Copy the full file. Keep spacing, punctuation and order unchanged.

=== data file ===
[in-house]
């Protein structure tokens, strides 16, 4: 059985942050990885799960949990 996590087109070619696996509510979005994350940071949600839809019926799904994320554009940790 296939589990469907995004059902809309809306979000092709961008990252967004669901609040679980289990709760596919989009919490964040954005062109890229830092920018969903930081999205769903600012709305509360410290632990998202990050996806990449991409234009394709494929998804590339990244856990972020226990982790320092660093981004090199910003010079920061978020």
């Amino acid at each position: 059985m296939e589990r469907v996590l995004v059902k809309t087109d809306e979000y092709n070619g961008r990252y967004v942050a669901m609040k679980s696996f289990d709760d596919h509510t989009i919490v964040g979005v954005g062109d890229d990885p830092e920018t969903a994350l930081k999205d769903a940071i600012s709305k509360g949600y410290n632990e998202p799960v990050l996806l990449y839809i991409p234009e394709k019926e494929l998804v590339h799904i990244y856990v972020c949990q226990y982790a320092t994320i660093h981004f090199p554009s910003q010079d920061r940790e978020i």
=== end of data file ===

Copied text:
[in-house]
């Protein structure tokens, strides 16, 4: 059985942050990885799960949990 996590087109070619696996509510979005994350940071949600839809019926799904994320554009940790 296939589990469907995004059902809309809306979000092709961008990252967004669901609040679980289990709760596919989009919490964040954005062109890229830092920018969903930081999205769903600012709305509360410290632990998202990050996806990449991409234009394709494929998804590339990244856990972020226990982790320092660093981004090199910003010079920061978020």
């Amino acid at each position: 059985m296939e589990r469907v996590l995004v059902k809309t087109d809306e979000y092709n070619g961008r990252y967004v942050a669901m609040k679980s696996f289990d709760d596919h509510t989009i919490v964040g979005v954005g062109d890229d990885p830092e920018t969903a994350l930081k999205d769903a940071i600012s709305k509360g949600y410290n632990e998202p799960v990050l996806l990449y839809i991409p234009e394709k019926e494929l998804v590339h799904i990244y856990v972020c949990q226990y982790a320092t994320i660093h981004f090199p554009s910003q010079d920061r940790e978020i």